Minnesota Cities Magazine
More from Jul-Aug 2016 issue

Two-Way Street: Does Your City Grow a Summer Community Garden?

Lindstrom Deputy Clerk Kathy GeorgeKATHY GEORGE
Deputy Clerk
Lindstrom (population 4,436)
The Lindstrom Community Garden was started in 2014 by Councilmember AnnMarie Brink and Police Officer Mike Merchelewitz after a citizen wrote a letter to the editor of the local newspaper promoting the idea. The resident saw a need and interest in the community, especially for people who live in apartments and don’t have space for their own garden.

A colorful addition
To get started, the city found and approved a good Lindstrom Community Gardenlocation for the garden—an empty lot only one block away from City Hall. The garden area is about 4,000 square feet. Plots are 144 square feet, and people can reserve them for $15 each. Seven plots were cultivated the first year—and all the flowers and plants really added a lot of color to the City Hall neighborhood!

Since then, interest and participation in the garden has steadily grown. In 2015, Councilmember Brink and Officer Merchelewitz handed leadership of the project over to a resident volunteer, Sue Kirchner, who just happens to be a certified master gardener. Residents grew plants and flowers in eight plots in 2015, and they’ve filled 17 plots this year. (Pictured at right are gardeners Tom Etchason, Sue Kirchner, AnnMarie Brink, and Mike Merchlewitz. Photo by Bachman’s Photography.)

Many donations and grants helped
The city has managed to secure several grants and donations to help cover the cost of the community garden. During the first year, the city received a state Partners in Healthy Living mini-grant (through the Statewide Health Improvement Program) for $500 to help with fencing. It also received $60 from U.S. Bank.

In 2015, grants included $50 from Kwik Trip, $300 from the Chisago Lakes Clergy Association, $500 from UnitedHealth Lindstrom Community GardenGroup, $500 from St. Croix Regional Medical Center, $1,000 from Partners in Healthy Living, and $500 from CenturyLink. Flowers, edging bricks, and other materials were also donated.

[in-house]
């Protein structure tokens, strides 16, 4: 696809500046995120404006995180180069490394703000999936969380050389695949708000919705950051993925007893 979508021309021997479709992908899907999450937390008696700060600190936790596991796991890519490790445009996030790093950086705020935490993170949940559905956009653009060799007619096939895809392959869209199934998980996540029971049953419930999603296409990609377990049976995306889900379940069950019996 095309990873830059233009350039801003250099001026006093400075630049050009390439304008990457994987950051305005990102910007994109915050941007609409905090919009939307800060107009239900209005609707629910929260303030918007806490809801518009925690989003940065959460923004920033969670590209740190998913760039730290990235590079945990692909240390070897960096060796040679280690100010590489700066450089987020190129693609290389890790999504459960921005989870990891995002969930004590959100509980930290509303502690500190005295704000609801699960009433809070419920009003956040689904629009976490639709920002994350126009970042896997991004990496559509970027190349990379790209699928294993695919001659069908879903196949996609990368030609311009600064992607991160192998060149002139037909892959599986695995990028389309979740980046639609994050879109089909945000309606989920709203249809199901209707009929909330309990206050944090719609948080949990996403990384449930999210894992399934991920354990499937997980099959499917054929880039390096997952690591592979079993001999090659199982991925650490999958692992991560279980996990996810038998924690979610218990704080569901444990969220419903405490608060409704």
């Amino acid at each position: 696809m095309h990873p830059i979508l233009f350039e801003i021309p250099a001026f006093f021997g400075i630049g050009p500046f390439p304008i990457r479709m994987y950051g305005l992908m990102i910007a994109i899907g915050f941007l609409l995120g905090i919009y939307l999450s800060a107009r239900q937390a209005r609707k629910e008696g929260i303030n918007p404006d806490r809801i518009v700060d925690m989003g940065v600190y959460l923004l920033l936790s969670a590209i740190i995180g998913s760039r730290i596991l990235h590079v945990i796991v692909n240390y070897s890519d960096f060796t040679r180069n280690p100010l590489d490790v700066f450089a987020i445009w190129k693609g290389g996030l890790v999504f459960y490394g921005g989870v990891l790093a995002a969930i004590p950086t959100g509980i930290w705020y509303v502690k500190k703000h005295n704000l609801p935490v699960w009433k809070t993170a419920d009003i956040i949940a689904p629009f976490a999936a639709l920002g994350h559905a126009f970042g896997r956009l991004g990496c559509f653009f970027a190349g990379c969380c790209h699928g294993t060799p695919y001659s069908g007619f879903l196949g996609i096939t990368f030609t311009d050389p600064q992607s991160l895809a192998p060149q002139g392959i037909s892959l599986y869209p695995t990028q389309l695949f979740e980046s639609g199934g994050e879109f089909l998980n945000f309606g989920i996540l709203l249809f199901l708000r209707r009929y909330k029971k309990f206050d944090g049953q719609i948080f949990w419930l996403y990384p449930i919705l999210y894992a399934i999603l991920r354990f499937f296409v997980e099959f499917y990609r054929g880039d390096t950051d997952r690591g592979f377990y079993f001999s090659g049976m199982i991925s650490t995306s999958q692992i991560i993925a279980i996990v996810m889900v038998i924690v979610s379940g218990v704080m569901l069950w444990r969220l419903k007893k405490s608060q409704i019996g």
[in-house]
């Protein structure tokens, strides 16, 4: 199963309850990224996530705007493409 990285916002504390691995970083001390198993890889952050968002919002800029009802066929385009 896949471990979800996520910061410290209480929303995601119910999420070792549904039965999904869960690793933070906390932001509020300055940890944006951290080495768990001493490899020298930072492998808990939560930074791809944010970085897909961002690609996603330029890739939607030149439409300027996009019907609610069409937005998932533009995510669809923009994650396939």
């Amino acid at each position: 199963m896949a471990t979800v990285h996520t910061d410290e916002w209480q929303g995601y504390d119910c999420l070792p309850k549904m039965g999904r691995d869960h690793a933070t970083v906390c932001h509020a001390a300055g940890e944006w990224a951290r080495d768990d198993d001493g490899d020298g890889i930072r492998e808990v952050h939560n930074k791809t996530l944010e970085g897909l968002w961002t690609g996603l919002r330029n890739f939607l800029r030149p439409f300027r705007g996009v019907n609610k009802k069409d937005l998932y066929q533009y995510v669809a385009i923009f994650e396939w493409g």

During the second year, grant funds were used to bring water to the site, complete fencing, and create a new “Growing Grant” program, making lots available to low-income individuals. In exchange for four hours of volunteer time, participants receive one plot and $35 in gift certificates to help them buy needed materials for the plot.

Making a difference
This project has been a great example of what a difference one or two people can make in their community, and how partnerships among citizens, government, and local stakeholders make Lindstrom a great place!

Kennedy City Clerk-Treasurer Mary M. CooneyMARY M. COONEY
City Clerk-Treasurer
Kennedy (population 190)
The Kennedy Community Garden, located in the heart of the city on U.S. Highway 75, features picnic tables, running water, benches, and a peaceful, natural environment open to all.

Making the most of an empty lot
The garden came to life in 2005, after one more building was demolished, leaving one more empty lot on our little city’s main street. The plan was that residents would take Kennedy Community Gardencare of the garden, and almost immediately people began to volunteer.

We laid out a path, added a couple of donated fences and benches, and planted trees and bushes that were purchased with dollars provided by local community groups. Quickly, donated plants began to appear at the corner of the new garden, and friends and neighbours stopped by to help plant the many daylilies, daisies, hollyhocks, peonies, and irises contributed by city and area residents. Thus, a community garden was born. But that isn’t the best part of the story.

A surprising twist
After a couple of years, many of the senior citizens who originally volunteered were no longer able to work in the garden, and a few residents found themselves spending many evenings and weekends trying to maintain the garden. It was during this time that some local youth started to show up, looking for someone to talk to or something to do. The adults were happy to oblige them, teaching them to mow, plant, water, and weed. From time to time, currency even changed hands providing the kids a little pocket money.

Youth summer project
By the end of the third summer, three local teenagers had come to view the garden as their summer job. Eventually, some of them moved on to other jobs, new kids joined Kennedy Green Team, youth who work in the Kennedy Community Gardenthe program, and over the garden’s life of 11 years, many summer jobs have been provided to local youth. Donations to the community garden usually provide enough money to pay the summer wages of the “Kennedy Green Team” (pictured at left).

More than flowers
So you see, the Community Garden isn’t just a bunch of flowers, but rather a source of pride, joy, and relaxation and a resource for our local youth. Who could have imagined?

Read the July-August 2016 issue of Minnesota Cities magazine.

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